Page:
Danish driver Allan Simonsen has died after crashing at the Le Mans 24 Hours in France on Saturday, the first fatality during the famous race for 27 years.
The 34-year-old, driving an Aston Martin, spun into the barriers at Tertre Rouge on lap three after 10 minutes.
“In a serious condition, Allan Simonsen was transferred immediately to the Circuit Medical Centre where he died soon after due to his injuries,” read a statement on the event’s website.
Simonsen, widely regarded as an extremely fast endurance driver, was competing in the GTE Am class in the 90th anniversary edition of the annual epic sportscar race.
Media reports said he was conscious and talking to doctors immediately following the accident.
He was attended at the scene of the crash by staff from the Automobile Club de l’Ouest’s medical service who transferred him to the Circuit Medical Centre where he died.
Aston Martin team chief David Richards informed his family, who said they wanted the team to carry on in the event in tribute to Simonsen.
Aston Martin Racing Managing Director John Gaw added in a statement: “On behalf of all of us at Aston Martin Racing, I would like to extend our deepest sympathies and condolences to the individuals, and families whose friends or loved ones were
involved in today’s terrible tragedy.”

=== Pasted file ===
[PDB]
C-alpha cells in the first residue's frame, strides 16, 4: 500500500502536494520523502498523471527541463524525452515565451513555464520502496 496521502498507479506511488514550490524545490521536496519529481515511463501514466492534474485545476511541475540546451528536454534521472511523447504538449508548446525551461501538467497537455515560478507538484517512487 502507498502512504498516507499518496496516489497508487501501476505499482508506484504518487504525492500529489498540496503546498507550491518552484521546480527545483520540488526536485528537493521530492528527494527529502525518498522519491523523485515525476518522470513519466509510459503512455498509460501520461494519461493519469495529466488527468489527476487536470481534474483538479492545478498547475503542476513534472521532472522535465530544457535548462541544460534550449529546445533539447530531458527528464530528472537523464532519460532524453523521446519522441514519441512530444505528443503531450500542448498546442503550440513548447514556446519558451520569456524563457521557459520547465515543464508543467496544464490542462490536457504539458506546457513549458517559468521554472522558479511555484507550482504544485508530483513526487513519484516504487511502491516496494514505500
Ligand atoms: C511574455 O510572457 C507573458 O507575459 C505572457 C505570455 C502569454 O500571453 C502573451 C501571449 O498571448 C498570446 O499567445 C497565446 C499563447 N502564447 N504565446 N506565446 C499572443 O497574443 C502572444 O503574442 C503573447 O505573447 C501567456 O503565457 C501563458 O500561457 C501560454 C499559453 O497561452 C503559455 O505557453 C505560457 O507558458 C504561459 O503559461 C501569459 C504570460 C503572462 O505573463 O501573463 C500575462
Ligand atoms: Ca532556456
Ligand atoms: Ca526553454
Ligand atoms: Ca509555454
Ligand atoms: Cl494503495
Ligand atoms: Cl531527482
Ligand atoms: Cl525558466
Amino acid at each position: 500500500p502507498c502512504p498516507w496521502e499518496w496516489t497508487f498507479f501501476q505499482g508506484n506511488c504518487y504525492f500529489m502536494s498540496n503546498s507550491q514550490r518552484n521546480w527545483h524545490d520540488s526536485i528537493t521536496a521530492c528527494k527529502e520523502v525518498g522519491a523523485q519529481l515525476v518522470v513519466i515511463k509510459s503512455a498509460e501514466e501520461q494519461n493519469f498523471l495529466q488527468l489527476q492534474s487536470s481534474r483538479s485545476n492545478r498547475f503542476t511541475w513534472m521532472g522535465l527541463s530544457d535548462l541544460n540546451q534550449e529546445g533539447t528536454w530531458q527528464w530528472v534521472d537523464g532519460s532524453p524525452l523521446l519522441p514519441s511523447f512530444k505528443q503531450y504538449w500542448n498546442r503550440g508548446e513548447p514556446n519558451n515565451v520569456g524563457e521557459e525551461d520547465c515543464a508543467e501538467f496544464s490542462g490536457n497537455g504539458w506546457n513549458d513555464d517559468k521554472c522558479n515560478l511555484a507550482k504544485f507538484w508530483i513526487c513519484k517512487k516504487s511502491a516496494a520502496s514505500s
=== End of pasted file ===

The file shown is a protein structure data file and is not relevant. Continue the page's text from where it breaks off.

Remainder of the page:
Simonsen had taken part in seven Le Mans 24 Hours events.
His co-drivers in the car, numbered 95, were compatriots Christoffer Nygaard and Kristian Poulsen.
In a statement, the organisers (Automobile Club de l’Ouest) said that no further information will be released “while the exact reasons for the accident are still being determined”.
Just being at Le Mans and to be allowed to drive the car on the track is incredibly special... It's the biggest race for us
Simonsen was quoted telling reporters on Friday that he was looking forward to the race with great anticipation.
“Just being at Le Mans and to be allowed to drive the car on the track is incredibly special,” he said.
“It’s the biggest race for us.
“It’s the one we most look forward to. It’s also difficult because there are so many excellent drivers from all over the world – it’s a huge challenge.”
After Simonsen’s accident, the first hour of the race was led by the safety car until waved green flags signalled renewed racing.
Three hours after the start, German Andre Lotterer led the race in the number one Audi R18 e-tron quattro diesel hybrid ahead of two other Audis.
Simonsen’s death is the first driver fatality at Le Mans since Frenchman Sebastien Enjolras was killed during pre-qualifying in 1997 and the first during the race since Austrian Jo Gartner died in 1986.